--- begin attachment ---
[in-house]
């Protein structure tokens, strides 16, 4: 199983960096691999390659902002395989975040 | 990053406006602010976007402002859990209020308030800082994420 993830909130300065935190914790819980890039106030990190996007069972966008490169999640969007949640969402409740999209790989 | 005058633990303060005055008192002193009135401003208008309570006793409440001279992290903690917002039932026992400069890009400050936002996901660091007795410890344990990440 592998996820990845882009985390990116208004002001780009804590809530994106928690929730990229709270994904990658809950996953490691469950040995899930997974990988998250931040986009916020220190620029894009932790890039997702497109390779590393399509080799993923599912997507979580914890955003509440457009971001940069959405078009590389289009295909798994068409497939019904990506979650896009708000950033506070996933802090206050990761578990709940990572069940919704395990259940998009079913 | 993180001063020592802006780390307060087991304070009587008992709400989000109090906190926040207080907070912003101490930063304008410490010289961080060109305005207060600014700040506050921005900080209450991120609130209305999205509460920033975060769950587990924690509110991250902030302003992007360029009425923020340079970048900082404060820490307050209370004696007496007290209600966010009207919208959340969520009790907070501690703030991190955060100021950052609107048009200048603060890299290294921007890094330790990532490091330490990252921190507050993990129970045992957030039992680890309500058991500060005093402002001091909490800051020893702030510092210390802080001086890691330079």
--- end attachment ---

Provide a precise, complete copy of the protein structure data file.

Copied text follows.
[in-house]
């Protein structure tokens, strides 16, 4: 199983960096691999390659902002395989975040 | 990053406006602010976007402002859990209020308030800082994420 993830909130300065935190914790819980890039106030990190996007069972966008490169999640969007949640969402409740999209790989 | 005058633990303060005055008192002193009135401003208008309570006793409440001279992290903690917002039932026992400069890009400050936002996901660091007795410890344990990440 592998996820990845882009985390990116208004002001780009804590809530994106928690929730990229709270994904990658809950996953490691469950040995899930997974990988998250931040986009916020220190620029894009932790890039997702497109390779590393399509080799993923599912997507979580914890955003509440457009971001940069959405078009590389289009295909798994068409497939019904990506979650896009708000950033506070996933802090206050990761578990709940990572069940919704395990259940998009079913 | 993180001063020592802006780390307060087991304070009587008992709400989000109090906190926040207080907070912003101490930063304008410490010289961080060109305005207060600014700040506050921005900080209450991120609130209305999205509460920033975060769950587990924690509110991250902030302003992007360029009425923020340079970048900082404060820490307050209370004696007496007290209600966010009207919208959340969520009790907070501690703030991190955060100021950052609107048009200048603060890299290294921007890094330790990532490091330490990252921190507050993990129970045992957030039992680890309500058991500060005093402002001091909490800051020893702030510092210390802080001086890691330079």